Who is doing the talking?

Gary asked:

For a while now I can’t work out where, when I’m speaking out loud, the words come from; it seems like magic. The words come out without my knowing where they originate. They seem to emerge out of nowhere, even when I’m having a normal conversation.

When I want to think, I think in English (my only language), and I can comprehend what I’m saying to myself (obviously?). I’ve successfully ‘gagged’ my internal voice and when I do so, I can’t think. I can see pictures and have feelings, but no more. Perhaps like meditation? This is worrying me a little because it feels that ‘I’ am not in control — something is living my life for me and ‘I’ am merely an observer. I’m sure I’m not mad — can you enlighten me?

Answer by Peter Jones

As you seem to have already surmised, you ask a question that leads you straight into the depths of Yoga and meditation. Stilling the inner voice is a goal and a benefit. You say that when it is stilled you see pictures and have feelings, but the meditator will want to transcend these as well.

Fear not, you are not mad, or not obviously so, for thinking that someone else is living your life and you are just observing. The topic is too extensive for a simple answer but here’s an extract from The Ultimate Understanding by Ramesh Balsekar.  It may not make immediate sense but you’ll see the connection.

“Living volitionally, with volition, with a sense of personal doership, is the bondage. Would, therefore, living non-volitionally be the way in which the sage lives? But the doing and the not-doing — the positive doing and the negative not-doing — are both aspects of ‘doing’.  How then can the sage be said to be living non-volitionally? Perhaps the more accurate description would be that the sage is totally aware that he does not live his life (either volitionally or non-volitionally) but that his life — and everyone else’s life — is being lived.”

What this means is that no one can live volitionally or otherwise; that, indeed, ‘volition’ is the essence of the ‘ego’, an expression of the ‘me’ concept, created by ‘divine hypnosis’ so that the ‘lila’ of life can happen. It is this ‘volition’ or sense of personal doership in the subjective chain of cause-and-effect which produces satisfaction or frustration in the conceptual individual.

Again, what this means is that it is a joke to believe that you are supposed to give up volition as an act of volition! ‘Let go’ — who is to let go? The ‘letting-go’ can only happen as a result of the clear understanding of the difference between what-we-are and what-we-appear-to-be. And then, non-volitional life or being-lived naturally becomes wu wei, spontaneous living, living without the unnecessary burden of volition. Why carry your luggage when you are being transported in a vehicle?”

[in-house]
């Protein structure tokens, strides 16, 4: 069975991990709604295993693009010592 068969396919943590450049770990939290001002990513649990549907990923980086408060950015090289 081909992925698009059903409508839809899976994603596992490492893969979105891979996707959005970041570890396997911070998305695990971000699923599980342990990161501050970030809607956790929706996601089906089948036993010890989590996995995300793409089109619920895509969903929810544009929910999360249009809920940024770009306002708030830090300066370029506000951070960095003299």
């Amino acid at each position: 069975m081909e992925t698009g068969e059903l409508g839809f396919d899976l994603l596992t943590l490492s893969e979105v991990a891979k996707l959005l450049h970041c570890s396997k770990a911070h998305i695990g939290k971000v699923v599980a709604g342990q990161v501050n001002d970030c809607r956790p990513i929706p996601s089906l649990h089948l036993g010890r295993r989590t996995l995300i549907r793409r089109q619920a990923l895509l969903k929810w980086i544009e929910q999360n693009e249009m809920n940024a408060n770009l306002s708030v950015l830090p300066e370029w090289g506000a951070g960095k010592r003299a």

I hope the connection with your question will be apparent. For a deeper understanding of this view and the meaning of this feeling you have that your life is being lived while ‘you’ simply observe  you would need to study mysticism.

For the full story you could try Krishna Prem’s commentary on the Bhagavad Gita. This would be diving in at the deep end. To just get your toes wet you could try any introduction to Buddhist doctrine. If you search on YouTube for teachers of non-dualism  there are many relevant talks.and interviews. Rupert Spira, Mooji and Sadhguru would be three good examples and all talk about the issue you are asking about. For a gentle introduction you could try Carlos Castenada’s entertaining series of stories about his meetings with his teacher Don Juan, who spends much time persuading Carlos to still his inner voice and learn to live without it.

The only way you’ll get to the bottom of this issue is to study it by way of meditation since being told about it is not really much help, but there is a vast literature explaining that what we usually think of as ‘me’ is not ‘me’ at all but a fiction, while it is the observer who is non-fictional. This is the Perennial philosophy, and the Enneads of Plotinus would be as good a place to start as any.

It’s a fascinating, exciting and life-changing area of research. Good luck with it.

2 thoughts on “Who is doing the talking?

  1. Thank you so much for your personalised reply. It did answer my question and in a straightforward way. I’ve never studied any sort of philosophy but I’m now encouraged to make a start. Thank you again, I feel more comfortable in myself, whatever that is. Gary

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